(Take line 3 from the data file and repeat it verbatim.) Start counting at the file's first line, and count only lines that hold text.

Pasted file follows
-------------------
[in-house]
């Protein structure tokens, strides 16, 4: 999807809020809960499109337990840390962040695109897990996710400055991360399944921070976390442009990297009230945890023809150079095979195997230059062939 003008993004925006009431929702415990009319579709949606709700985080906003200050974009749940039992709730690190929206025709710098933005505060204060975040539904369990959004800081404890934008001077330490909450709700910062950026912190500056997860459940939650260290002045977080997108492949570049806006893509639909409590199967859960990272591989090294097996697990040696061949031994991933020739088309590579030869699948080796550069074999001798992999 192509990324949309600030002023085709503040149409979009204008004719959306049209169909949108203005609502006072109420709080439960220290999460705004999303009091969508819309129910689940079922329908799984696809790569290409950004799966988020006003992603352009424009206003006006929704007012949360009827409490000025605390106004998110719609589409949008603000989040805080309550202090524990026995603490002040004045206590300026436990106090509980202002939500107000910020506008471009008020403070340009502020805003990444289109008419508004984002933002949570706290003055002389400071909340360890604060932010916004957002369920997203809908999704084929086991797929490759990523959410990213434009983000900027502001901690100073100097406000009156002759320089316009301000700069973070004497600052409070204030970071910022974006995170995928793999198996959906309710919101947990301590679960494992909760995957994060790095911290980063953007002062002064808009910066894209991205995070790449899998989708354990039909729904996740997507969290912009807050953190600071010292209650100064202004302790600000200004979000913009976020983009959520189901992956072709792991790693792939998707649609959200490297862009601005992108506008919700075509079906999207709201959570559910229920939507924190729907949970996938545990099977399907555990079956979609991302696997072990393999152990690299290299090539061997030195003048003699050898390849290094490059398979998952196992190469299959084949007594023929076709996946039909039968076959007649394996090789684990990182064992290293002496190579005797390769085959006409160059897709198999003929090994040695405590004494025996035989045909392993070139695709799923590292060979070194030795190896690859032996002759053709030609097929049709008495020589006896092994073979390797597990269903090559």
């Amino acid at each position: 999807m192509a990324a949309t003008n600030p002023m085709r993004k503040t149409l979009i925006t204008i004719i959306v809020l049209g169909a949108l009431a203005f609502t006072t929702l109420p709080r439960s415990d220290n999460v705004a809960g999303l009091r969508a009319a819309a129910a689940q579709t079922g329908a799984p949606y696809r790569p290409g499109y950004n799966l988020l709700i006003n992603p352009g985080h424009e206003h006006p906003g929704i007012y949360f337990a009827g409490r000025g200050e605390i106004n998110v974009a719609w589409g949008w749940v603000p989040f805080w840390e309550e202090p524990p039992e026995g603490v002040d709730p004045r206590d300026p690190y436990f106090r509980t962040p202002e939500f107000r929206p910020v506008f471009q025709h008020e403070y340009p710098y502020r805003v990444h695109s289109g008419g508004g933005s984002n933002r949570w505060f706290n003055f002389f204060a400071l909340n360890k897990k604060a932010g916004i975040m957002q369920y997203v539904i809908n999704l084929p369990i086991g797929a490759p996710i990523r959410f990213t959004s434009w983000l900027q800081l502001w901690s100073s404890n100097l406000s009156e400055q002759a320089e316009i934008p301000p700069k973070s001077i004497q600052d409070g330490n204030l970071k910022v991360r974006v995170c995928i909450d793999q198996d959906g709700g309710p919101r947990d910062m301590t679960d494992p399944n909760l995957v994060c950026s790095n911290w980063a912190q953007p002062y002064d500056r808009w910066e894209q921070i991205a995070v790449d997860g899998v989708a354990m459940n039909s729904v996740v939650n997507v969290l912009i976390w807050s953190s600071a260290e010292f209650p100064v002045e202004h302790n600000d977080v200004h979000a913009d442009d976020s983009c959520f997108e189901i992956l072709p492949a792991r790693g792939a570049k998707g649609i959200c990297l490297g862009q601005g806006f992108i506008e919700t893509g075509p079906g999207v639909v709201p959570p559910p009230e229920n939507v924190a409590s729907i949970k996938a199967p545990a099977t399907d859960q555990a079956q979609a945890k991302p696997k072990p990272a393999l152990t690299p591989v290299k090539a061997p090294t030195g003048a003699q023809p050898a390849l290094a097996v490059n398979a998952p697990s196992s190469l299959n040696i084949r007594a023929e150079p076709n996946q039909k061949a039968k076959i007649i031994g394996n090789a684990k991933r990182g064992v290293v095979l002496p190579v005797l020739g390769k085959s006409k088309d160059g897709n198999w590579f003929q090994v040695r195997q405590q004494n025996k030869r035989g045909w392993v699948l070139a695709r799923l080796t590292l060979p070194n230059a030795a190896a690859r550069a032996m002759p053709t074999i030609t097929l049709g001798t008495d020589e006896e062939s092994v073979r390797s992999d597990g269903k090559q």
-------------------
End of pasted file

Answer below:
């Amino acid at each position: 999807m192509a990324a949309t003008n600030p002023m085709r993004k503040t149409l979009i925006t204008i004719i959306v809020l049209g169909a949108l009431a203005f609502t006072t929702l109420p709080r439960s415990d220290n999460v705004a809960g999303l009091r969508a009319a819309a129910a689940q579709t079922g329908a799984p949606y696809r790569p290409g499109y950004n799966l988020l709700i006003n992603p352009g985080h424009e206003h006006p906003g929704i007012y949360f337990a009827g409490r000025g200050e605390i106004n998110v974009a719609w589409g949008w749940v603000p989040f805080w840390e309550e202090p524990p039992e026995g603490v002040d709730p004045r206590d300026p690190y436990f106090r509980t962040p202002e939500f107000r929206p910020v506008f471009q025709h008020e403070y340009p710098y502020r805003v990444h695109s289109g008419g508004g933005s984002n933002r949570w505060f706290n003055f002389f204060a400071l909340n360890k897990k604060a932010g916004i975040m957002q369920y997203v539904i809908n999704l084929p369990i086991g797929a490759p996710i990523r959410f990213t959004s434009w983000l900027q800081l502001w901690s100073s404890n100097l406000s009156e400055q002759a320089e316009i934008p301000p700069k973070s001077i004497q600052d409070g330490n204030l970071k910022v991360r974006v995170c995928i909450d793999q198996d959906g709700g309710p919101r947990d910062m301590t679960d494992p399944n909760l995957v994060c950026s790095n911290w980063a912190q953007p002062y002064d500056r808009w910066e894209q921070i991205a995070v790449d997860g899998v989708a354990m459940n039909s729904v996740v939650n997507v969290l912009i976390w807050s953190s600071a260290e010292f209650p100064v002045e202004h302790n600000d977080v200004h979000a913009d442009d976020s983009c959520f997108e189901i992956l072709p492949a792991r790693g792939a570049k998707g649609i959200c990297l490297g862009q601005g806006f992108i506008e919700t893509g075509p079906g999207v639909v709201p959570p559910p009230e229920n939507v924190a409590s729907i949970k996938a199967p545990a099977t399907d859960q555990a079956q979609a945890k991302p696997k072990p990272a393999l152990t690299p591989v290299k090539a061997p090294t030195g003048a003699q023809p050898a390849l290094a097996v490059n398979a998952p697990s196992s190469l299959n040696i084949r007594a023929e150079p076709n996946q039909k061949a039968k076959i007649i031994g394996n090789a684990k991933r990182g064992v290293v095979l002496p190579v005797l020739g390769k085959s006409k088309d160059g897709n198999w590579f003929q090994v040695r195997q405590q004494n025996k030869r035989g045909w392993v699948l070139a695709r799923l080796t590292l060979p070194n230059a030795a190896a690859r550069a032996m002759p053709t074999i030609t097929l049709g001798t008495d020589e006896e062939s092994v073979r390797s992999d597990g269903k090559q």